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Name Mythological

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Image of 2003.3.1 -

2003.3.1 -

This sculpted Muchalinda Buddha is an icon that records the Enlightenment at Bodh Gaya, one of the eight major events in the life of Buddha. Once painted with lacquer, the sculpture represents the artistic tradition of Southeast Asia. This is the region where Theravada Buddhism prevailed, with its focus upon the historical Buddha and his former incarnations. Positioned frontally, the Buddha sits cross-legged in a posture of meditation on bulging snake coils with honeycomb scales. Buddha is attired in the vestments of a monk, his sash and robe defined by curving double lines. His strongly structured face, rendered with a tranquil but profound expression, features a broad forehead, wide, sq

Image of 2003.3.2 -

2003.3.2 -

Thai narrative paintings have just one purpose to guide and inspire the devout through the illustrations of religious traditions or moral values. Thai painters derived their inspiration from Jatakas, religious fables that recall the lives of the Buddha as either human being or beast and his path to enlightenment. The last ten tales of 550 Jatakas, to the exclusion of all others, are subjects for painting, and teaching. Although the paintings are not intended as individual aesthetic expressions, they are nonetheless works of art in their own right. The Jataka in this Thai narrative painting, Great Departure, depicts Prince Siddharta Guatama upon his horse Kanthanka, carried noiselessly t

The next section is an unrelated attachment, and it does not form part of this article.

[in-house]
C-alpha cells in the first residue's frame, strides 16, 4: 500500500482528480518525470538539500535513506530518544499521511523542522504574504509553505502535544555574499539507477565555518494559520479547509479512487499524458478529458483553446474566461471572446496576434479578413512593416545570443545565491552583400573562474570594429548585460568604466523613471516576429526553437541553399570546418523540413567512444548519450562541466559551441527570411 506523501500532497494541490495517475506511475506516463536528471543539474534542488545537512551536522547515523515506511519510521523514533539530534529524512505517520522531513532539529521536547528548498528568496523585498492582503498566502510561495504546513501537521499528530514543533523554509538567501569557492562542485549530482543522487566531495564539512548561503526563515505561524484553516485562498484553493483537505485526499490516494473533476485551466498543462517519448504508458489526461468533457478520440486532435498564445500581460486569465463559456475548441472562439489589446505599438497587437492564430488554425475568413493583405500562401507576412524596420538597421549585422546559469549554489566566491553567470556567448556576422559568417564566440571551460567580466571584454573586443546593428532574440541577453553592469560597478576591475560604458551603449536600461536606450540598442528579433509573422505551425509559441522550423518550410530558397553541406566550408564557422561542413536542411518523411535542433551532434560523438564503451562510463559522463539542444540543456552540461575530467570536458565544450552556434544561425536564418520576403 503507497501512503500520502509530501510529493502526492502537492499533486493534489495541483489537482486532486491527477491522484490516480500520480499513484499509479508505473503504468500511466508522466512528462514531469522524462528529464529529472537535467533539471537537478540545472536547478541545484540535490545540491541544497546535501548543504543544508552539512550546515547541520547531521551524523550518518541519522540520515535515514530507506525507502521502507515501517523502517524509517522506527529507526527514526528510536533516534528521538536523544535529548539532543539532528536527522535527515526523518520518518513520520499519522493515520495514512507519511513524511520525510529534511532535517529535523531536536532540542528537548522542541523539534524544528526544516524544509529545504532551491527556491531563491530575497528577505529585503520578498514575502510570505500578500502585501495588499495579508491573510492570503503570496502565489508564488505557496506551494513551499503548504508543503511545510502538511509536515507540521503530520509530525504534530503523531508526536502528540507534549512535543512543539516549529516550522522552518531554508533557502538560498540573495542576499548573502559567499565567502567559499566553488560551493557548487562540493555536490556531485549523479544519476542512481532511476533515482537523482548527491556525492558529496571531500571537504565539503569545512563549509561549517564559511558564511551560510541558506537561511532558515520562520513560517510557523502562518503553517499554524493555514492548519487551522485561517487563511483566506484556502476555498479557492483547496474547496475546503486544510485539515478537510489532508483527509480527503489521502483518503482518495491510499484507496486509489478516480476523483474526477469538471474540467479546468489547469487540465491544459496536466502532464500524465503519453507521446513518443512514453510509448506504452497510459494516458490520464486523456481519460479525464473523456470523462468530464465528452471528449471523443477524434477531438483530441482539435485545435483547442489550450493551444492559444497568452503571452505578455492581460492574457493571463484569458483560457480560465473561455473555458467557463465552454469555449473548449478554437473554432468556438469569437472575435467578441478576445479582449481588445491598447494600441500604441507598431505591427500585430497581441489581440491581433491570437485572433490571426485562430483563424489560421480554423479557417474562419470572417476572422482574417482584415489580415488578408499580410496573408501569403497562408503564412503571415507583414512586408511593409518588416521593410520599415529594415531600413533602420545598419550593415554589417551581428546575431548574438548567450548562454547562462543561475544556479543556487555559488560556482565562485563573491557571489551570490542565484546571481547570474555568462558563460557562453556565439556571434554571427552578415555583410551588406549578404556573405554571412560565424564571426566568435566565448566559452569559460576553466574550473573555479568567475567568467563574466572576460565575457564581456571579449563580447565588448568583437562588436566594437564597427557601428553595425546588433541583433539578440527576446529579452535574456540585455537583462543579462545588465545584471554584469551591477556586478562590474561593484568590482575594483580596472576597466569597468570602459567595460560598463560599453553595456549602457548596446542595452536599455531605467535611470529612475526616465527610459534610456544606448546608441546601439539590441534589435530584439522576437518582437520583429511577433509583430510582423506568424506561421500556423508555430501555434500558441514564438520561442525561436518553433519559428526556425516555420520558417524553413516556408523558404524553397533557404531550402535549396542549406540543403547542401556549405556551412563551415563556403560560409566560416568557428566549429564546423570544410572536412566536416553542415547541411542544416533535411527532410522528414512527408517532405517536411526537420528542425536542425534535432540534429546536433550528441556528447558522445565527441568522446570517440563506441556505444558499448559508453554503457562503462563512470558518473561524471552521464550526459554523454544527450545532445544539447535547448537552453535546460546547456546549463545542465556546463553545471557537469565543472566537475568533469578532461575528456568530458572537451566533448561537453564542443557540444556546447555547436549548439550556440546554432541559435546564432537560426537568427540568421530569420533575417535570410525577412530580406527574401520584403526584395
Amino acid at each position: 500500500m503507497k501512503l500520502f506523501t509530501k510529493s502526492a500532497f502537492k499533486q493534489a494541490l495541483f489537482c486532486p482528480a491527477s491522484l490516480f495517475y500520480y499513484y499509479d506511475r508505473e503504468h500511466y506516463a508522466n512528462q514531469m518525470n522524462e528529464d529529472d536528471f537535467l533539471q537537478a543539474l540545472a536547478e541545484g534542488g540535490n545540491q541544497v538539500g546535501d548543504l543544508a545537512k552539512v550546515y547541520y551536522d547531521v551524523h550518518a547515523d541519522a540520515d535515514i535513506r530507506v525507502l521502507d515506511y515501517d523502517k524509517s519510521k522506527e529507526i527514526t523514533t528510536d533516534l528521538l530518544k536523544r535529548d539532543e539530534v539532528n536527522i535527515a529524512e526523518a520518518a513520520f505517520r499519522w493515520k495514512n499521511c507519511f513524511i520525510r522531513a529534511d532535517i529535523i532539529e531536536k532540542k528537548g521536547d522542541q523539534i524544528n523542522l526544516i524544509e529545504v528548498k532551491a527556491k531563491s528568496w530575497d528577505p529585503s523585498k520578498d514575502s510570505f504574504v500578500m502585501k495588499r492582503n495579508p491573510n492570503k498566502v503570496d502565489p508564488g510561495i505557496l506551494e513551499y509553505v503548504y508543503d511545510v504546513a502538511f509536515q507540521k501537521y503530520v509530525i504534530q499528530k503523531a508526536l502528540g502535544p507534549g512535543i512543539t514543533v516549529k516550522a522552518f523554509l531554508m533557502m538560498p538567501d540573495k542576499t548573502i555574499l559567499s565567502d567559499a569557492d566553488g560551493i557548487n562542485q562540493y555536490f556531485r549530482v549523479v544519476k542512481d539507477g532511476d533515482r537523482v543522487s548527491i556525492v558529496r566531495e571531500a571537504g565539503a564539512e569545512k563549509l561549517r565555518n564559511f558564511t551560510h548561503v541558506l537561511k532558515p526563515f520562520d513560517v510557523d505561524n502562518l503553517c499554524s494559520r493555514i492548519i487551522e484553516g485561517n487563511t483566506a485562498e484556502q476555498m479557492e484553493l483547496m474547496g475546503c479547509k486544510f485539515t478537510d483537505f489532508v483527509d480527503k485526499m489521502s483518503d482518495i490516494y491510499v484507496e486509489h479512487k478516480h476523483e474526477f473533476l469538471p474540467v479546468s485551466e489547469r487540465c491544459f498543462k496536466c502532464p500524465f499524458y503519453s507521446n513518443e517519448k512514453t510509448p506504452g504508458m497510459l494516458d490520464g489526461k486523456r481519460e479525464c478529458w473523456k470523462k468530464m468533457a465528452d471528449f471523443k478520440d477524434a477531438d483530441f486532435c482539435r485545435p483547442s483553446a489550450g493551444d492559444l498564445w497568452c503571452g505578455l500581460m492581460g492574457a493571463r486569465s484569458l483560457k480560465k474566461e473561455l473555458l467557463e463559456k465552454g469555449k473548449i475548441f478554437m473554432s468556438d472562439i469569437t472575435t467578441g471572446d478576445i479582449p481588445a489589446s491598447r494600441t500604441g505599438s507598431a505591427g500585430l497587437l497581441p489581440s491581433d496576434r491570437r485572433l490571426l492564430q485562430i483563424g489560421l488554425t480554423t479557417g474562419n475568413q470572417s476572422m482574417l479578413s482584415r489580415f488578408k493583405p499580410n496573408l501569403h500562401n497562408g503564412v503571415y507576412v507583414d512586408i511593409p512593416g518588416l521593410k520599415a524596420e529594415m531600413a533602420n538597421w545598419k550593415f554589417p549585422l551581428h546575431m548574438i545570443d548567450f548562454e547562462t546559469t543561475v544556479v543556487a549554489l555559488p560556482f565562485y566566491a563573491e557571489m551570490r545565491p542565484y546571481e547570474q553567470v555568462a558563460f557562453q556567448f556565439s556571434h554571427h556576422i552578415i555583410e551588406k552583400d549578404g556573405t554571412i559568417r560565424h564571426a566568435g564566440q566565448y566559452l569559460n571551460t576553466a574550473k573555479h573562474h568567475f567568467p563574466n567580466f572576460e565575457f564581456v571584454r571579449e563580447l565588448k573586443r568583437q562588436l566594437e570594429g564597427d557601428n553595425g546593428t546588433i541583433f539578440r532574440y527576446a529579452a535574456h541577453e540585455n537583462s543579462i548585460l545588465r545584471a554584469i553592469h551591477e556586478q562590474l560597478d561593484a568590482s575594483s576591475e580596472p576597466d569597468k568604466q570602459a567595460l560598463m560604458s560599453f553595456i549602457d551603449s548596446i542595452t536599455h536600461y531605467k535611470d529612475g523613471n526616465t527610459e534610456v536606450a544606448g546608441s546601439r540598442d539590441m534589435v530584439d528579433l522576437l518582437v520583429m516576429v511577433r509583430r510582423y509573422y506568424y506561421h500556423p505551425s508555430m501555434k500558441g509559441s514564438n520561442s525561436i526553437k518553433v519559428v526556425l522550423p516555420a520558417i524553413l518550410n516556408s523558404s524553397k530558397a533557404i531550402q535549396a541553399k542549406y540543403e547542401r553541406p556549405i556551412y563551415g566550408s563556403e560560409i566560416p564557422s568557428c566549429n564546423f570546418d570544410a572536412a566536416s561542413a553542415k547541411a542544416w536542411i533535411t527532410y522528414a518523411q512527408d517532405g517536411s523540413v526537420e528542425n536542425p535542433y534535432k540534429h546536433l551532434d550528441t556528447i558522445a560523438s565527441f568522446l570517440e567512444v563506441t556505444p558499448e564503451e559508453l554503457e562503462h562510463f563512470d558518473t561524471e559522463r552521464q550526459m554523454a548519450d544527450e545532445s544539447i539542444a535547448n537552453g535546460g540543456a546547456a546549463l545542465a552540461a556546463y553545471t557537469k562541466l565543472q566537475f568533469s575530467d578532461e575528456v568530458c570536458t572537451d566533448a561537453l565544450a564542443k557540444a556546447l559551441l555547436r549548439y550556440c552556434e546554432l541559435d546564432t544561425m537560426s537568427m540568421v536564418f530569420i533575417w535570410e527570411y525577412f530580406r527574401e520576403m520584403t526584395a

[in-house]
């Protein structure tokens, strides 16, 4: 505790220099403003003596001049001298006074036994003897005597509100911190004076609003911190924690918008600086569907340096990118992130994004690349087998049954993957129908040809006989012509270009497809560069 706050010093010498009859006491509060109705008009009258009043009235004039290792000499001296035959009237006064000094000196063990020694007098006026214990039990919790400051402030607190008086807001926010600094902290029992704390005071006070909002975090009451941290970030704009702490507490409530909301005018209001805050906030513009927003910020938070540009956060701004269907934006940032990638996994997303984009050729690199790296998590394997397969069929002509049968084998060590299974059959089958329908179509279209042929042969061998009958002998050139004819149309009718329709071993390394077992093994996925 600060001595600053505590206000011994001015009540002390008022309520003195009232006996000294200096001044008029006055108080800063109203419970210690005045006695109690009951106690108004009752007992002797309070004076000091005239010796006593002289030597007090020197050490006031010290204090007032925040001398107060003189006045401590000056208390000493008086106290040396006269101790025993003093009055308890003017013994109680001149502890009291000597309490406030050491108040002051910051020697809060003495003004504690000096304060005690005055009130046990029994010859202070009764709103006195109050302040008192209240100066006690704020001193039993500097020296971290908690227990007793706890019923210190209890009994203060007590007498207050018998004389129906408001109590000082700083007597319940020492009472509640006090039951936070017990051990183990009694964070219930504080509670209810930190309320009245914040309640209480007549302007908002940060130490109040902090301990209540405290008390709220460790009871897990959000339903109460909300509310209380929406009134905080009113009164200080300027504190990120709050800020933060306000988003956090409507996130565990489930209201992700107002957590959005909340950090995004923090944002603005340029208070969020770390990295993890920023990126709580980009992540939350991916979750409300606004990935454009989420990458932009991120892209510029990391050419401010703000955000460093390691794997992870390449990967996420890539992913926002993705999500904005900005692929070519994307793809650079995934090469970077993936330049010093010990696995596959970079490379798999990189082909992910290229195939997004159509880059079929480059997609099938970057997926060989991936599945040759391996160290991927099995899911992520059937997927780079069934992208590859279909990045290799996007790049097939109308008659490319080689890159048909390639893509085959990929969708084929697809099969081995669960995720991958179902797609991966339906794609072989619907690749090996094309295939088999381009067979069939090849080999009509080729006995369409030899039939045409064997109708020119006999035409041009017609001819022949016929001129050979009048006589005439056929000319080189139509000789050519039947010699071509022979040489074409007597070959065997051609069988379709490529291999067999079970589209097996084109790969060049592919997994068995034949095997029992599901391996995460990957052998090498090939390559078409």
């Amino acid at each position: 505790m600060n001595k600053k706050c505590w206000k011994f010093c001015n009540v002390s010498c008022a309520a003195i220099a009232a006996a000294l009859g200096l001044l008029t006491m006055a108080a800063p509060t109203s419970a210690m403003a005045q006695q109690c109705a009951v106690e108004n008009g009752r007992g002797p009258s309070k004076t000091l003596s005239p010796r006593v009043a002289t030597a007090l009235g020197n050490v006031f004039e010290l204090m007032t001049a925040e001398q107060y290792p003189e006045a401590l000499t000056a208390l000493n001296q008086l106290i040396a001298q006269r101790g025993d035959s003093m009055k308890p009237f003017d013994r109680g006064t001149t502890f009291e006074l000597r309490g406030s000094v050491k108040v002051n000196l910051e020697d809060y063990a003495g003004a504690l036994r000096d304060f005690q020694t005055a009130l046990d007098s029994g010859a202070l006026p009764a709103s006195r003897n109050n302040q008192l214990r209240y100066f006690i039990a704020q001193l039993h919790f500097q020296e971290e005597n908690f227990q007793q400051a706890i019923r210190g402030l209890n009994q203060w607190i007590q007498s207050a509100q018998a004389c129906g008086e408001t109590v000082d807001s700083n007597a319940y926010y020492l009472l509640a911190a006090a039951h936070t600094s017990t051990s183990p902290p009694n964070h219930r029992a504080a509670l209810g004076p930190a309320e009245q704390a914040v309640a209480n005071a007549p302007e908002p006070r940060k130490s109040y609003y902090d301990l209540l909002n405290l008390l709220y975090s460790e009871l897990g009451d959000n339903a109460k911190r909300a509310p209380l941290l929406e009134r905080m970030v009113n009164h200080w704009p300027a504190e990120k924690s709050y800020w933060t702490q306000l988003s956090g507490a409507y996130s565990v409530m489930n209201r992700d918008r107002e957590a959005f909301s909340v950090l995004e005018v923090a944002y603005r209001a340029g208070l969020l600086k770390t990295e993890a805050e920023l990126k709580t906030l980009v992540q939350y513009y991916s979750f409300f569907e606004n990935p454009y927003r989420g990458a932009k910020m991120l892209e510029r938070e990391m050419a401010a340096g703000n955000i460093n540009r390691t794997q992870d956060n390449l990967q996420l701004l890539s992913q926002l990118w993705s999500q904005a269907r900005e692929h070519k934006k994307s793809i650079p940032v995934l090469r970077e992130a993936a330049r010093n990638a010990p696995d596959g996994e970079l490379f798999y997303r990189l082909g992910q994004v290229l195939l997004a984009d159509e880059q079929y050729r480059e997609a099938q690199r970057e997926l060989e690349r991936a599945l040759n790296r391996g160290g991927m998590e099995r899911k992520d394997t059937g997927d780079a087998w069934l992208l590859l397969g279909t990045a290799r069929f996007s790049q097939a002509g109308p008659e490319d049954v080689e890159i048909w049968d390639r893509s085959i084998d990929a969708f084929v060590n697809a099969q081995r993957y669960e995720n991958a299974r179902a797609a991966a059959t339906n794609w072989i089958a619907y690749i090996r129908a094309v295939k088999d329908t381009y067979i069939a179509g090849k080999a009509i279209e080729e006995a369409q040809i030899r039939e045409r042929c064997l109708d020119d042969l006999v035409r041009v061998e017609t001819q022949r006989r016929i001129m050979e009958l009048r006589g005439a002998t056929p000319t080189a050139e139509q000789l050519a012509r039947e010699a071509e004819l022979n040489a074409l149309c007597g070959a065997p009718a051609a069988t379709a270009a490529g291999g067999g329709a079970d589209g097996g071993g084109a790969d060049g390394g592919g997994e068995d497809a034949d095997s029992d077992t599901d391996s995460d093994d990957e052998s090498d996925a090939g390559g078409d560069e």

Image of 98.4.1 -

98.4.1 -

Woven decorative fringed border with mythological beings. Keeping in mind that some Paracas embroideries measured up to 85 feet long,this piece is a small fragment of the border of a much larger piece. It nevertheless contains a great deal of valuable information for understanding the Paracas textile tradition and the culture as a whole. The border strip shows a row of repeating anthropomorphic figures with outstretched limbs, suggesting that they are in flight. The color scheme is typical of Block Color embroideries (see Notes), with a predominance of rich green, red, yellow, and orange hues. The figures wear stylized masks revealing only a triangular chignon of hair that seems to proje

Image of 60.2 - Severo da Ravenna

60.2 - Severo da Ravenna

Attributed to the workshop of the prominent Paduan sculptor Severo da Ravenna, this statuette shows a satyress sitting calmly on an antique-style tree stump, with one arm around the shoulders of a child satyr, and the other extended, probably once supporting the candleholder now bolted to the statuette's base. In the tradition of similar Renaissance bronzes, the group is elegantly and naturalistically modeled, with a typical interest in the careful and lifelike representation of bodily form. Like the statuette's naturalistic style, its subject would have been incongruous in the pre-Renaissance era. The satyress, like her male counterpart, the satyr, is a creature derived from classical myt

Image of 61.66 -

61.66 -

Coptic tapestry woven oval textile fragment from a tunic, black on brown background with birds and fish on border, two figures and tree in center. In the Byzantine period artisans transformed the imagery available to them to relate to Christian iconography, such as is seen in the central image of Adam and Eve and the tree of life on the fragment here.